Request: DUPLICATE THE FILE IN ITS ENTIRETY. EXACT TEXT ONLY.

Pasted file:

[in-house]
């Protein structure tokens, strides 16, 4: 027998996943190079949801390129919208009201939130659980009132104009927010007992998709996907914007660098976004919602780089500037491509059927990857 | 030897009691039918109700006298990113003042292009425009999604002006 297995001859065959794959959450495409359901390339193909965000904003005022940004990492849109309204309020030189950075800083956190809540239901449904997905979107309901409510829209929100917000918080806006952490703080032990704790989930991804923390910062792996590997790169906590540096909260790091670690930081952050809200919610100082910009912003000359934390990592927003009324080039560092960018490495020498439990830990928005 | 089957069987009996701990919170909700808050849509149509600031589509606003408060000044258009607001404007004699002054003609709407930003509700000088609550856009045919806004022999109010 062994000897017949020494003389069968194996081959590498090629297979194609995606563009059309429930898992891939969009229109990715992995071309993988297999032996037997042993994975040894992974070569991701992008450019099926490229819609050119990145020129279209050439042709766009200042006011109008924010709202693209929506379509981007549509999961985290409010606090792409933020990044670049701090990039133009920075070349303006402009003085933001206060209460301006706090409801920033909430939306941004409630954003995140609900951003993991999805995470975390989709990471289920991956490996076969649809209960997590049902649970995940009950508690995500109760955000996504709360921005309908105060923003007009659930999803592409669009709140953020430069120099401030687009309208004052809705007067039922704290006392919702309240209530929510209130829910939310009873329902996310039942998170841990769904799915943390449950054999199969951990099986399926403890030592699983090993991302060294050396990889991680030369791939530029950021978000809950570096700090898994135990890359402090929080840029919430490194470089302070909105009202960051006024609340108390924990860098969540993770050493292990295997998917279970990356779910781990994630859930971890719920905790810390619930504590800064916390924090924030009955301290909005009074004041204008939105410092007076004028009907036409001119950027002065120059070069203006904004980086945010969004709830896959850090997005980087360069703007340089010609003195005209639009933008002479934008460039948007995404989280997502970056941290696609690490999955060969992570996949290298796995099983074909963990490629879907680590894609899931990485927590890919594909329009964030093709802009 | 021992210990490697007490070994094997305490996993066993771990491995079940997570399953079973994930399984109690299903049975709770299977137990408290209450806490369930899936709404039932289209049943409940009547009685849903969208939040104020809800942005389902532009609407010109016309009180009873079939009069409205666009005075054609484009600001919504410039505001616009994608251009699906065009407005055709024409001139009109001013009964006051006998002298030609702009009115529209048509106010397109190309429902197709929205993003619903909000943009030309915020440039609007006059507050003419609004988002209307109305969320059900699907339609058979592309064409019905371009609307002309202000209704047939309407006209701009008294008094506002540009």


[in-house]
């Protein structure tokens, strides 16, 4: 027998996943190079949801390129919208009201939130659980009132104009927010007992998709996907914007660098976004919602780089500037491509059927990857 | 030897009691039918109700006298990113003042292009425009999604002006 297995001859065959794959959450495409359901390339193909965000904003005022940004990492849109309204309020030189950075800083956190809540239901449904997905979107309901409510829209929100917000918080806006952490703080032990704790989930991804923390910062792996590997790169906590540096909260790091670690930081952050809200919610100082910009912003000359934390990592927003009324080039560092960018490495020498439990830990928005 | 089957069987009996701990919170909700808050849509149509600031589509606003408060000044258009607001404007004699002054003609709407930003509700000088609550856009045919806004022999109010 062994000897017949020494003389069968194996081959590498090629297979194609995606563009059309429930898992891939969009229109990715992995071309993988297999032996037997042993994975040894992974070569991701992008450019099926490229819609050119990145020129279209050439042709766009200042006011109008924010709202693209929506379509981007549509999961985290409010606090792409933020990044670049701090990039133009920075070349303006402009003085933001206060209460301006706090409801920033909430939306941004409630954003995140609900951003993991999805995470975390989709990471289920991956490996076969649809209960997590049902649970995940009950508690995500109760955000996504709360921005309908105060923003007009659930999803592409669009709140953020430069120099401030687009309208004052809705007067039922704290006392919702309240209530929510209130829910939310009873329902996310039942998170841990769904799915943390449950054999199969951990099986399926403890030592699983090993991302060294050396990889991680030369791939530029950021978000809950570096700090898994135990890359402090929080840029919430490194470089302070909105009202960051006024609340108390924990860098969540993770050493292990295997998917279970990356779910781990994630859930971890719920905790810390619930504590800064916390924090924030009955301290909005009074004041204008939105410092007076004028009907036409001119950027002065120059070069203006904004980086945010969004709830896959850090997005980087360069703007340089010609003195005209639009933008002479934008460039948007995404989280997502970056941290696609690490999955060969992570996949290298796995099983074909963990490629879907680590894609899931990485927590890919594909329009964030093709802009 | 021992210990490697007490070994094997305490996993066993771990491995079940997570399953079973994930399984109690299903049975709770299977137990408290209450806490369930899936709404039932289209049943409940009547009685849903969208939040104020809800942005389902532009609407010109016309009180009873079939009069409205666009005075054609484009600001919504410039505001616009994608251009699906065009407005055709024409001139009109001013009964006051006998002298030609702009009115529209048509106010397109190309429902197709929205993003619903909000943009030309915020440039609007006059507050003419609004988002209307109305969320059900699907339609058979592309064409019905371009609307002309202000209704047939309407006209701009008294008094506002540009």